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Longtime diplomat Daniel Foote, the U.S. special envoy to Haiti, has resigned in protest over the Biden administration’s mass deportation of Haitian asylum seekers and meddling in Haiti’s political affairs. The resignation comes days after U.S. Border Patrol agents on horseback were filmed chasing, grabbing and whipping Haitian asylum seekers who had gathered in a makeshift camp in Del Rio, Texas. “I am outraged,” says Maxine Waters, a Democratic congressmember from California who is a longtime advocate for the rights of people in Haiti. She says refugees must be able to seek asylum in the U.S. without such “inhumane” treatment, and urges the Biden administration to do more to protect vulnerable people. “The United States can do better than this,” Waters says.
AMY GOODMAN: This is Democracy Now!, democracynow.org, The War and Peace Report. I’m Amy Goodman.
The U.S. special envoy to Haiti has resigned in protest over the Biden administration’s mass deportation of Haitian asylum seekers. In a letter, the longtime diplomat, Daniel Foote, wrote, quote, “I will not be associated with the United States’ inhumane, counterproductive decision to deport thousands of Haitian refugees.”
Foote also criticized the Biden administration’s meddling in Haiti’s political affairs, including its support for Ariel Henry as prime minister following the assassination of the Haitian President Jovenel Moïse in July. Foote wrote, quote, “This cycle of international political interventions in Haiti has consistently produced catastrophic results.”
Foote’s resignation came just days after U.S. Border Patrol agents on horseback were filmed chasing, grabbing and whipping Haitian asylum seekers who had gathered in a makeshift camp in Del Rio, Texas. The New York Times reports the Biden administration has now deported nearly 2,000 Haitians in recent days. About 3,000 Haitian asylum seekers remain in the makeshift camps under the International Bridge in Del Rio, while thousands of others have been allowed to stay in the United States.
This is Democratic California Congresswoman Maxine Waters, chair of the House Financial Services Committee, longtime advocate for the rights of the people in Haiti, speaking outside the Capitol.
REP. MAXINE WATERS: What the hell are we doing here? What we witnessed takes us back hundreds of years. What we witnessed was worse than what we witnessed in slavery: cowboys, with their reins, again, whipping Black people — Haitians — into the water, where they’re scrambling and falling down, when all they’re trying to do is escape from violence in their country.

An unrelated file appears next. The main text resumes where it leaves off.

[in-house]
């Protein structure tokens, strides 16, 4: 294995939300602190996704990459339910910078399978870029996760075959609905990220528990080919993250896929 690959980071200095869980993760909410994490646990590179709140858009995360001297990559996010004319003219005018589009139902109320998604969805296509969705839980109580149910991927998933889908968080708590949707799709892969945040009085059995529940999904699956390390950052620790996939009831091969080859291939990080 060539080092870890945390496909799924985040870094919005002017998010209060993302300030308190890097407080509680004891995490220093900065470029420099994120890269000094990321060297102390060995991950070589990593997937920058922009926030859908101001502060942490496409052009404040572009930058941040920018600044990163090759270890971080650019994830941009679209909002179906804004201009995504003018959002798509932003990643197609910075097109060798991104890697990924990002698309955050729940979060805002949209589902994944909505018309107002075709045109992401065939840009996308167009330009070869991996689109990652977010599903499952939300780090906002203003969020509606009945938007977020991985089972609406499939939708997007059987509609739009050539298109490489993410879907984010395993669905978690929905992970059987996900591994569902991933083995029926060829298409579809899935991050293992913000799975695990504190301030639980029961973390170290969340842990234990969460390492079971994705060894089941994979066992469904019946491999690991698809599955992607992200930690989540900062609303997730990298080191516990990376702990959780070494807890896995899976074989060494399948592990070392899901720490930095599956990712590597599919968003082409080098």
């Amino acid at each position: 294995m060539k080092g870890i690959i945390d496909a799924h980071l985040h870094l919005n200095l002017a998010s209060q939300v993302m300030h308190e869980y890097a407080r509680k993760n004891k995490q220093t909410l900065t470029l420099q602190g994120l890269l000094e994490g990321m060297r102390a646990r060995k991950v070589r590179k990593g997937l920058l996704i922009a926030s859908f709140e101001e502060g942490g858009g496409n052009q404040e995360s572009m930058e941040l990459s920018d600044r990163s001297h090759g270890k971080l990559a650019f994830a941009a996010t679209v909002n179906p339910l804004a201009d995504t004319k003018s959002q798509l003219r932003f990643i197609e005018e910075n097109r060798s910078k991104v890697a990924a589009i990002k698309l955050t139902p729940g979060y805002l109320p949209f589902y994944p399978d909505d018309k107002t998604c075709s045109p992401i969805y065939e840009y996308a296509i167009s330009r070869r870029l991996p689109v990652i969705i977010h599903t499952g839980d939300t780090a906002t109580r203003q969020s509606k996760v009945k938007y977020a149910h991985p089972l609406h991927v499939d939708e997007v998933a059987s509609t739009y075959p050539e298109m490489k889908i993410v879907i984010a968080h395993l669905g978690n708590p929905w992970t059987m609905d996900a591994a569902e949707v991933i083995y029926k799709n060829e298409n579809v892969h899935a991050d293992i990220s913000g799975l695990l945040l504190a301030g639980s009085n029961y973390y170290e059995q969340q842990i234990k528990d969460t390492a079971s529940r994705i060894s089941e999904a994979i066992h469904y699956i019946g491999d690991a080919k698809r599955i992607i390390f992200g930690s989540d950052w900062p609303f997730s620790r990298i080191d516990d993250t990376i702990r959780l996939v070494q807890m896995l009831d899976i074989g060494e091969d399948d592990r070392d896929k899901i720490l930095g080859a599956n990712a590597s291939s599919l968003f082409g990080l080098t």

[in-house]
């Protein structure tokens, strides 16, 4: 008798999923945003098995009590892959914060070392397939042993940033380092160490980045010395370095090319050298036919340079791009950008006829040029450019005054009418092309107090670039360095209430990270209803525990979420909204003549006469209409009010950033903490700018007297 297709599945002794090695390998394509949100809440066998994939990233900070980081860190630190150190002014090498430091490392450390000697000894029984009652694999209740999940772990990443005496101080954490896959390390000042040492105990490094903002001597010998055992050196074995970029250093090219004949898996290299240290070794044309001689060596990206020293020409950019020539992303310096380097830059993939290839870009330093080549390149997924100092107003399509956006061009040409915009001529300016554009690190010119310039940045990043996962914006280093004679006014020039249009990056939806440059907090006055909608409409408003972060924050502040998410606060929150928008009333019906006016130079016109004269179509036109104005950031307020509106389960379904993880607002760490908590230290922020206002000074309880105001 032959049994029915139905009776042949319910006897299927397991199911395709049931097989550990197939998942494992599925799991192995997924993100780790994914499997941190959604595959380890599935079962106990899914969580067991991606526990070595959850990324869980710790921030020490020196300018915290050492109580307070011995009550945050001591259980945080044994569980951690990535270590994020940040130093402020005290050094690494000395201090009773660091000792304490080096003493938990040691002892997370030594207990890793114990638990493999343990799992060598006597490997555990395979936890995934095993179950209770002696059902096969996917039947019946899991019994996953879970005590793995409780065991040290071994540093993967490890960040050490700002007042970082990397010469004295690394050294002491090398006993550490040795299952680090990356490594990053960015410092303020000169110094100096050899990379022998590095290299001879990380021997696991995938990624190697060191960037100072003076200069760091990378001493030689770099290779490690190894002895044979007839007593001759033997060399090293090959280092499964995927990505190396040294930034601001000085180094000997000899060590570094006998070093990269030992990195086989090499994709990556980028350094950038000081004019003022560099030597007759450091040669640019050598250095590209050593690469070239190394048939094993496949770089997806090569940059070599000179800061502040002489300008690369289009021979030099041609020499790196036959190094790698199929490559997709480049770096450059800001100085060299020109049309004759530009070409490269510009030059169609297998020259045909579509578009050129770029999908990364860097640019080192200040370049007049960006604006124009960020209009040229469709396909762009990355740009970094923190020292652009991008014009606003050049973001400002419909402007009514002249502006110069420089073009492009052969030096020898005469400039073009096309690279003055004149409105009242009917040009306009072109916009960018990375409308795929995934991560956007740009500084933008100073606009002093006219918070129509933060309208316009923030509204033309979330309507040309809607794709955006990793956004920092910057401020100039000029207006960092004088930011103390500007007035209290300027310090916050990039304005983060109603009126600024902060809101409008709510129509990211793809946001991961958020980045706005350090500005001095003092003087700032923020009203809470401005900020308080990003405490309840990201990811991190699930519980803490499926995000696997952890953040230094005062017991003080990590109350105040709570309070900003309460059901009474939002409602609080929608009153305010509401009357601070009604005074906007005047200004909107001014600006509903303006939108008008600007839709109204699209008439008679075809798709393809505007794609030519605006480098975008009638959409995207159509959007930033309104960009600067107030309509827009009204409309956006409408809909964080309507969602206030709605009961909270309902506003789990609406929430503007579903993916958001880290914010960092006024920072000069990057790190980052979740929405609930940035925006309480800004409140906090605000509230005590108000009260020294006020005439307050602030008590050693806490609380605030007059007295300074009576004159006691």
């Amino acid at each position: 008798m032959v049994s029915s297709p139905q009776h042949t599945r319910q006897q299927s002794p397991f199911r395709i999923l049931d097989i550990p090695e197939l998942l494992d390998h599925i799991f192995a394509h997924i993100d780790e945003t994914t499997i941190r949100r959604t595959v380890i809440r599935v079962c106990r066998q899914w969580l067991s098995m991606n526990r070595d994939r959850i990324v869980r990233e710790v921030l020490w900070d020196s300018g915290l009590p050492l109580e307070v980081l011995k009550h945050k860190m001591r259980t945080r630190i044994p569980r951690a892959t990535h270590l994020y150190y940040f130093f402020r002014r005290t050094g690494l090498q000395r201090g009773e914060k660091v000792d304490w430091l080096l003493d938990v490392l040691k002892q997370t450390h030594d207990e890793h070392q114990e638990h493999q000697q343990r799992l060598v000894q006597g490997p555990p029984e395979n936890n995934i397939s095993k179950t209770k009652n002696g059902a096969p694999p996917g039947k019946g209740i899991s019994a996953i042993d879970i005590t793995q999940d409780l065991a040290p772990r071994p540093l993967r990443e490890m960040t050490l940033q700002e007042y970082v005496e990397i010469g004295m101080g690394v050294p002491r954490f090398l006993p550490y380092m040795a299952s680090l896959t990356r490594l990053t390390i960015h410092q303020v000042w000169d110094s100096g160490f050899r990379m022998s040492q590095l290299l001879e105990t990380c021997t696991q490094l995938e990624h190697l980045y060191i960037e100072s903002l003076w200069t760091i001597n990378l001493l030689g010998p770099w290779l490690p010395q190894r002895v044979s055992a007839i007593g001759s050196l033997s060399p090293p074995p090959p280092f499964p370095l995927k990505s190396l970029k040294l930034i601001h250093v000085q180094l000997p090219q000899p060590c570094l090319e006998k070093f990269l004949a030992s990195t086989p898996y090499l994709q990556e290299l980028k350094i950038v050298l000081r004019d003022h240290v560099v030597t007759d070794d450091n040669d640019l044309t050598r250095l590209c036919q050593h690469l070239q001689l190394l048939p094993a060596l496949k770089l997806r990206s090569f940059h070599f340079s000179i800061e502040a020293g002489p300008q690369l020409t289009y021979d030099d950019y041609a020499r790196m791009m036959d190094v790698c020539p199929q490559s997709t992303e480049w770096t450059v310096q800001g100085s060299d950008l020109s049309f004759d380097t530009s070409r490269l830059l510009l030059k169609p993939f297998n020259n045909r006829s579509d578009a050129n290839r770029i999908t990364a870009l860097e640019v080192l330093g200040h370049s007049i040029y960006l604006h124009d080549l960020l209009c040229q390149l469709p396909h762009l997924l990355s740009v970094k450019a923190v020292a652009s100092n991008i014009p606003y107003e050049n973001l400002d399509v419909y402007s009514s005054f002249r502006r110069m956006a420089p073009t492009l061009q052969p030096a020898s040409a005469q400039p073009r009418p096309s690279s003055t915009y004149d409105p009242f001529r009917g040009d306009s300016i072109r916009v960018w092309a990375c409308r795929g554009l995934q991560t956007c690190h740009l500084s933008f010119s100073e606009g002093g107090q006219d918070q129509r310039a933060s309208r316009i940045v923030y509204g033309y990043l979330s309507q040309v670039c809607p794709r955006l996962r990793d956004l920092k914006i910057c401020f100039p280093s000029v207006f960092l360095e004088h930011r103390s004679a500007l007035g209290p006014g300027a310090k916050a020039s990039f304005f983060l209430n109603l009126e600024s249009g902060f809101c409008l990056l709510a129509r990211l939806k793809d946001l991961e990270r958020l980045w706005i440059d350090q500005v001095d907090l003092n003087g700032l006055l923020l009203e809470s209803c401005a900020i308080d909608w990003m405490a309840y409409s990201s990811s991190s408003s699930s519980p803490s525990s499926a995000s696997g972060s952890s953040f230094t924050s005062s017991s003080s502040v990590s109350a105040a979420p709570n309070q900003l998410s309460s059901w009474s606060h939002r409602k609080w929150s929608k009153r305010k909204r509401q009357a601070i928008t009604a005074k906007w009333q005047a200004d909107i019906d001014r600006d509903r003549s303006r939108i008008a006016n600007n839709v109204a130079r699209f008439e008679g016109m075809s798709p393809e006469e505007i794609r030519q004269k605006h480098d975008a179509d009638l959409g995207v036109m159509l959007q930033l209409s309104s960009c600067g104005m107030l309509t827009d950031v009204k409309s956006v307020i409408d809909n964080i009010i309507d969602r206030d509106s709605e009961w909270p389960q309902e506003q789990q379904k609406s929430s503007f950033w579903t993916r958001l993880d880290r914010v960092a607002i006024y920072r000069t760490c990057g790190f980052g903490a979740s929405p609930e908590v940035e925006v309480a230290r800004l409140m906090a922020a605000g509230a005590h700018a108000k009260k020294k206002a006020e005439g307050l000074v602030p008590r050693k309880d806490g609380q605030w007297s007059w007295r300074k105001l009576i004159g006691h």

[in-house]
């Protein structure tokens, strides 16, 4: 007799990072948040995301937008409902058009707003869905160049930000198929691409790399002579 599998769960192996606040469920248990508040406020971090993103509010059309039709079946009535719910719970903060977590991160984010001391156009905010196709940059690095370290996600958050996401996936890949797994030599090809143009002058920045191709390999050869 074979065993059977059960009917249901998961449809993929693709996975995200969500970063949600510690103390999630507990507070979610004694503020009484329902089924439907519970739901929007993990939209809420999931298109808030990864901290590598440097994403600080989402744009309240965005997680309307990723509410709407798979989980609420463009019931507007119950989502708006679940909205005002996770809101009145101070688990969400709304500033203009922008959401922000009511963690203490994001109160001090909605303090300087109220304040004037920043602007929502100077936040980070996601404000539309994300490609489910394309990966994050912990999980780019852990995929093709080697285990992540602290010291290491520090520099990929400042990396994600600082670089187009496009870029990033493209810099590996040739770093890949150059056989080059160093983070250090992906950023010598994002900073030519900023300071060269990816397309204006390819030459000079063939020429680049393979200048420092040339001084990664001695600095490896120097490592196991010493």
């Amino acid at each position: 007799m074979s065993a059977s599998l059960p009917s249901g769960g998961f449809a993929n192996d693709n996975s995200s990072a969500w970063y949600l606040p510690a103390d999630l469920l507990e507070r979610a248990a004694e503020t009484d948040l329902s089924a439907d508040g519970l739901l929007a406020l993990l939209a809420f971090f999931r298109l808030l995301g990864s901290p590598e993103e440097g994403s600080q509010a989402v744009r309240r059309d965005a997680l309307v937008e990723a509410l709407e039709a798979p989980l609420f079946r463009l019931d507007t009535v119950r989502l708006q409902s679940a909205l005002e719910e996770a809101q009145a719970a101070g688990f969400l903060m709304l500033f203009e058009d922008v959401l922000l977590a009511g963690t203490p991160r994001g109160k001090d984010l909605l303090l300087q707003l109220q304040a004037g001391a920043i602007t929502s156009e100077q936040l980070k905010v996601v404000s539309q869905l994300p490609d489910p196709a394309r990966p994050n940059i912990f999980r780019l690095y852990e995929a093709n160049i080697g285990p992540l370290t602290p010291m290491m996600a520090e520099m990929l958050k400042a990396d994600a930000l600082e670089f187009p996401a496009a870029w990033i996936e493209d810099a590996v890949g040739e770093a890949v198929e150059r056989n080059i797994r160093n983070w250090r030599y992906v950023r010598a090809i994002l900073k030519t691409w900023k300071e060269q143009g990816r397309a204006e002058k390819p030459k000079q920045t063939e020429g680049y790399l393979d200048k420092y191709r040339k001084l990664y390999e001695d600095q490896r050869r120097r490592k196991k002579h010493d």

AMY GOODMAN: That’s Maxine Waters. For more, we go to Washington, D.C., where we’re joined by Democratic California Congresswoman Maxine Waters, chair of the House Financial Services Committee.
Can you respond to what we have watched this week, the whipping of Haitian asylum seekers on the U.S. side of the border by U.S. Border Patrol? What are you demanding?
REP. MAXINE WATERS: Well, thank you.
I am outraged. And I’m demanding that, first of all, they take the cowboys out, take the horses out and stop using them against the people. Secondly, we’ve got to come up with real immigration reform.
Meanwhile, we’ve got to treat the Haitians the way the Constitution allows us to have people, you know, petition for amnesty, to be able to get — for asylum, I’m sorry, asylum in our country. We’re not allowing them to go through the constitutional process. We are not protecting them in any way. We are not doing what we can to help those who are under that bridge.
I mean, this is inhumane. The United States can do better than this. These deportations, this not allowing them an opportunity to gain entrance into our country is just untoward. And I’m outraged. And this administration can do better than this. And I’m telling them so.
AMY GOODMAN: You know, in the last months, the Biden administration granted a new temporary protected status, or TPS, designation to Haitians already living in the U.S., to protect them from deportation for at least 18 months. At the time, Secretary of Homeland Security Alejandro Mayorkas cited Haiti’s political and economic crises, human rights abuses and other security concerns, the pandemic, shortages of food, clean water and healthcare, as reasons for extending the TPS protections for Haitians. In a statement, he said, quote, “After careful consideration, we determined that we must do what we can to support Haitian nationals in the United States until conditions in Haiti improve so they may safely return home.”
Now, that was before all of this. But now the Biden administration is blocking the Haitian asylum seekers from entering the United States to apply for refuge, and instead mass deporting them, thousands of them, not to mention the whipping of them. Yesterday there was breaking news. I thought they were going to say they’re going to stop the deportations, in line with their previous policy, but instead they said they won’t use the men on horseback whipping the Haitian asylum seekers anymore.